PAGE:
Perhaps, losing sight of what is important is in part caused by our messaging. Our messaging must be grounded in truth, first of all. But, once we understand this truth, we must form a plan, and act upon it in a way where each of us can contribute as part of a larger population. New Zealand succeeded in controlling the virus based simply upon two principles. They disseminated information based upon facts, and its citizens used this information to solve their problem by working together, not to undermine each other.
I see this virus as a litmus test of how successfully we can face our future challenges that will surely come upon us in the 21st century. When I was growing up there were many reliable sources of print media—newspapers and magazines. There were also only three main television networks vying to produce content based on facts. There was a clear distinction between news and what could be found in tabloids. In the 80s, cable news networks such as CNN started popping up. But in this age of the internet, no one news outlet has a monopoly on the truth. In fact, any individual can broadcast or disseminate their own thoughts directly through social media. This has blurred the lines completely. And, there seems to be no honor system in reporting. Anyone, notwithstanding one’s position, whether you tweet from your living room or while you sit on a golden toilet, can comment about anything under the sun. It does not matter if you are unemployed or a student or whether one holds the highest office in the land. False information can easily be generated. If enough people acknowledge it, it is construed to be true. It comes down to whether we can digest the information we receive correctly. In other words, each and every one of us is responsible to become a proficient fact-checker.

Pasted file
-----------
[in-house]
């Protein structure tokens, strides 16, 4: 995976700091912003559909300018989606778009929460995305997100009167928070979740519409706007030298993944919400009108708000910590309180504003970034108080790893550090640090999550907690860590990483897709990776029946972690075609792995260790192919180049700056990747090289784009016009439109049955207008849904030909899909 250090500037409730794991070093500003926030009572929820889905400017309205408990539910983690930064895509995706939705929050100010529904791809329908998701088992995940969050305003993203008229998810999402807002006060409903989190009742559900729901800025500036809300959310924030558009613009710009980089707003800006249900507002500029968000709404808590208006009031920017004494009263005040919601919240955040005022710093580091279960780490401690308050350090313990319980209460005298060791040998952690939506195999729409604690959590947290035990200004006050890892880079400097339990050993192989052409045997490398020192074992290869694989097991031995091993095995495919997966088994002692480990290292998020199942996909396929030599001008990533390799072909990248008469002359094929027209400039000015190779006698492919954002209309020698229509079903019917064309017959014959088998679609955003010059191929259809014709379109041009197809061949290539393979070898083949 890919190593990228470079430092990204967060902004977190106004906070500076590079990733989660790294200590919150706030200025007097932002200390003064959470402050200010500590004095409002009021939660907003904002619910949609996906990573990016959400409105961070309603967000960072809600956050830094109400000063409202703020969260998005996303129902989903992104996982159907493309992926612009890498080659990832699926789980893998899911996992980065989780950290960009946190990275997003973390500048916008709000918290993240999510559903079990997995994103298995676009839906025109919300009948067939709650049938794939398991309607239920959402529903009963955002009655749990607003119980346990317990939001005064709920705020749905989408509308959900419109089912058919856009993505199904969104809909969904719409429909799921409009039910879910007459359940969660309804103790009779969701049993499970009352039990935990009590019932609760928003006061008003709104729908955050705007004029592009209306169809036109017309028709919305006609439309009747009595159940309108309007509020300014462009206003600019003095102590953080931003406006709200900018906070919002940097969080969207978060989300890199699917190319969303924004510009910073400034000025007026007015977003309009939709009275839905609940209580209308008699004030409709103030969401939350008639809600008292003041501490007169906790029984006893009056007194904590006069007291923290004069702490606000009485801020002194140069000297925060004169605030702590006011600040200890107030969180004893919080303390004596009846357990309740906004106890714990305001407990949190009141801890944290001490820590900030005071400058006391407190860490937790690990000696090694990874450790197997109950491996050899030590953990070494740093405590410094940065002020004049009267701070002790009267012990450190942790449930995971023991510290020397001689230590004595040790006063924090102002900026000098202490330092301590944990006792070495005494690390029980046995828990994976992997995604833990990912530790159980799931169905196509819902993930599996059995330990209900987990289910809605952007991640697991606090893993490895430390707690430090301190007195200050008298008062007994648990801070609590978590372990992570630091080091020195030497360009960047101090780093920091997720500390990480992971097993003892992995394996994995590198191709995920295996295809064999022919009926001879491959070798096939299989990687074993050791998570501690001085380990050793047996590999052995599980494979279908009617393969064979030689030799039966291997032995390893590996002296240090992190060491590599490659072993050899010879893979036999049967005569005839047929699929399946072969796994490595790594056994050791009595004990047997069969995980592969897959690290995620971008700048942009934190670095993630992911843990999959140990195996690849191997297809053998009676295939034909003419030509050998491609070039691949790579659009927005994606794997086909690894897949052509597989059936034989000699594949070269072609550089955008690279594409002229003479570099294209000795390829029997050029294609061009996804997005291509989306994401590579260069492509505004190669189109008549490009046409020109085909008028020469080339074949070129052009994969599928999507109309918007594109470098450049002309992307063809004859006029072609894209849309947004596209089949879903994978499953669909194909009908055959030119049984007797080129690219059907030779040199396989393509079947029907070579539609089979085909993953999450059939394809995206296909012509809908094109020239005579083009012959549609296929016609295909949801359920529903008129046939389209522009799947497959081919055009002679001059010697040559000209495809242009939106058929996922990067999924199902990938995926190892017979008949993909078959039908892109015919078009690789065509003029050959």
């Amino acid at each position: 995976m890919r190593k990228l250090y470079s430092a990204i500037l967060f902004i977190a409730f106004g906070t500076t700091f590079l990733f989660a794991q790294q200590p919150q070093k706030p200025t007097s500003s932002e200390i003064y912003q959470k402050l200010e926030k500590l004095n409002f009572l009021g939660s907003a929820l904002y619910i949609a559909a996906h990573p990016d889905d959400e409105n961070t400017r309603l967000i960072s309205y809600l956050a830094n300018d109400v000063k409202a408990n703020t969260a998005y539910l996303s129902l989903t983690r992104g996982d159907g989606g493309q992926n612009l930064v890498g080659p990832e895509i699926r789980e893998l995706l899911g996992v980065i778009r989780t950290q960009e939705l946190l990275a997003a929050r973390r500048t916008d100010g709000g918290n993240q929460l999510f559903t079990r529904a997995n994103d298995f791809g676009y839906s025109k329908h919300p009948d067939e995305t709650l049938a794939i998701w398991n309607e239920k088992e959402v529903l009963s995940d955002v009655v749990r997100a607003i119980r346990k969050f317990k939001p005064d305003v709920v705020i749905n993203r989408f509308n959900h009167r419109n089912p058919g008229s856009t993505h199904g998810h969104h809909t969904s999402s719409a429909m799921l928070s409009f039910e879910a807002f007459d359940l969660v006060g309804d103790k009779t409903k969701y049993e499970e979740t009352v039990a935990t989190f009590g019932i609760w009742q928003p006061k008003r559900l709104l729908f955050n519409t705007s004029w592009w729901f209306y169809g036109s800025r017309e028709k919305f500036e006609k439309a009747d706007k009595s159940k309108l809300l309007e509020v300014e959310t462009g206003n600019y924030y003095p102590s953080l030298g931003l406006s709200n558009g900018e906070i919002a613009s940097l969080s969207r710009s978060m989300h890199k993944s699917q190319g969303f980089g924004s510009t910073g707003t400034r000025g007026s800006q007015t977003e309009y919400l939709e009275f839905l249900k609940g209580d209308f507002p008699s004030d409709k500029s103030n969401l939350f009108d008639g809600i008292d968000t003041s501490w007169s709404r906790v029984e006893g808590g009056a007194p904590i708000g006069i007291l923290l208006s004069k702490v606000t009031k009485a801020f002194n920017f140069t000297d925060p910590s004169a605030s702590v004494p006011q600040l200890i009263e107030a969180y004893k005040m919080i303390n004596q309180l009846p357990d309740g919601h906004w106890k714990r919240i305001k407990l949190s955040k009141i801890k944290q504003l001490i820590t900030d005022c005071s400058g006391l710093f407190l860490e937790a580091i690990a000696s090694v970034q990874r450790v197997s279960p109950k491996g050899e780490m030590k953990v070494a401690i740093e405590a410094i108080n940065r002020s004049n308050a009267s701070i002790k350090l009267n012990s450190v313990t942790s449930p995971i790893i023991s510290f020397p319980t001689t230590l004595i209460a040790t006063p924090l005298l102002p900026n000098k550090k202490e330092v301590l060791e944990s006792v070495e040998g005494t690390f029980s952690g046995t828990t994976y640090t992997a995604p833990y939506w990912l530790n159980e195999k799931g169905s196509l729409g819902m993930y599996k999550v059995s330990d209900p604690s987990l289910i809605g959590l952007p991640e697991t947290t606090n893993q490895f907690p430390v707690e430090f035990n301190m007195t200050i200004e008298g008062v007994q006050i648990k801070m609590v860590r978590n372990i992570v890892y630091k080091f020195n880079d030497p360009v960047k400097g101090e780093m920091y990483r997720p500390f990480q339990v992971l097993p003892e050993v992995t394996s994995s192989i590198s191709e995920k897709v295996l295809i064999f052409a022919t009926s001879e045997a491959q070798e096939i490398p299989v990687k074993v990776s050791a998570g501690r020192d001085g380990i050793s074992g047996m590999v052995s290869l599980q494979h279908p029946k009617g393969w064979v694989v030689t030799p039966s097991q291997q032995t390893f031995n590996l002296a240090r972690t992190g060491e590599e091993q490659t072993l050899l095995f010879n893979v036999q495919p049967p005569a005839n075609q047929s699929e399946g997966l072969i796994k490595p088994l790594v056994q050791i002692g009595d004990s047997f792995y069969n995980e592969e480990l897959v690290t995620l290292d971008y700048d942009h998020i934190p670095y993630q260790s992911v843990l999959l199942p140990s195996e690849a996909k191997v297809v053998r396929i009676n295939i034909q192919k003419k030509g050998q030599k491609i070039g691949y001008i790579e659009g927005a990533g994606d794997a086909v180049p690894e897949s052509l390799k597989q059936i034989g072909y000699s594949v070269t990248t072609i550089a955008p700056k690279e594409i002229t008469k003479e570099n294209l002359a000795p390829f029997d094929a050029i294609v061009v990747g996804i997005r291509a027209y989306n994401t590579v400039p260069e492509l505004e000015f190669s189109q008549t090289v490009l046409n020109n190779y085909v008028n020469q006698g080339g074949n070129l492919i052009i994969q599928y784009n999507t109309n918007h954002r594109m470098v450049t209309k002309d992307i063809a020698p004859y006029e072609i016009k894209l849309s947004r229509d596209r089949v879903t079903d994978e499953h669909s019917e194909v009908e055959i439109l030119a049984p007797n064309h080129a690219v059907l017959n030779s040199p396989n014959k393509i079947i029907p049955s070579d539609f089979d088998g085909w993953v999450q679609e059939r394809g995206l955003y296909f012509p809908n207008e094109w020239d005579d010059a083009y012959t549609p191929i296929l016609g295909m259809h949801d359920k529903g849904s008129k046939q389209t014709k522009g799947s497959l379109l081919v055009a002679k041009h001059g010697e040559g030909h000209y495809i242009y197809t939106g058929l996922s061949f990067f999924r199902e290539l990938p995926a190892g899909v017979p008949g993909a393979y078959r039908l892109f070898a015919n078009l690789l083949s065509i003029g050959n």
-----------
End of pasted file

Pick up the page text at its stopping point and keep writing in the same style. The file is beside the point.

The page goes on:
Buddhism is actually a study about how to obtain truth, and how to solve problems. It is about how to observe, gather your information, and arrive at a plausible answer or solution. As such, Buddhism is uniquely positioned to make an impact in solving many of our present issues. In the absence of reliable sources, each of us needs to upgrade our ability to digest what we are fed in 2021. Accuracy in our analysis and compassion in our choices become ever more critical. We must learn to parse between what is truth and what is opinion. Once we grasp the truth, we must act upon it with empathy, what is good for society as a whole.
2021 will offer us a chance to revisit where we went wrong, and to correct our mistakes. It will be such a year. 2021 is the year of the ox. The ox is not fleeting of foot. Its steps are slow and deliberate. But, the ox eventually reaches its objective. The ox is characterized by
two words: nintai (忍耐) and gaman (我慢). nintai refers to patience, and gaman, perseverance. The ox, regardless of the issue with which it is faced, has the resolution to overcome and solve its problems. The ox neither complains nor frets about its difficult situation. It is one-pointed in the work at hand. The path or scheme that the ox chooses may not be so brilliant or polished, but it has the determination to cover its deficiencies. Above all, the ox’s intentions are noble. The ox is certainly not flashy. But, we do not need flashy in 2021. We need to trudge through muck and solve our problems in 2021. The ox’s fortitude in the face of falsehood and adversity is precisely what we need in 2021.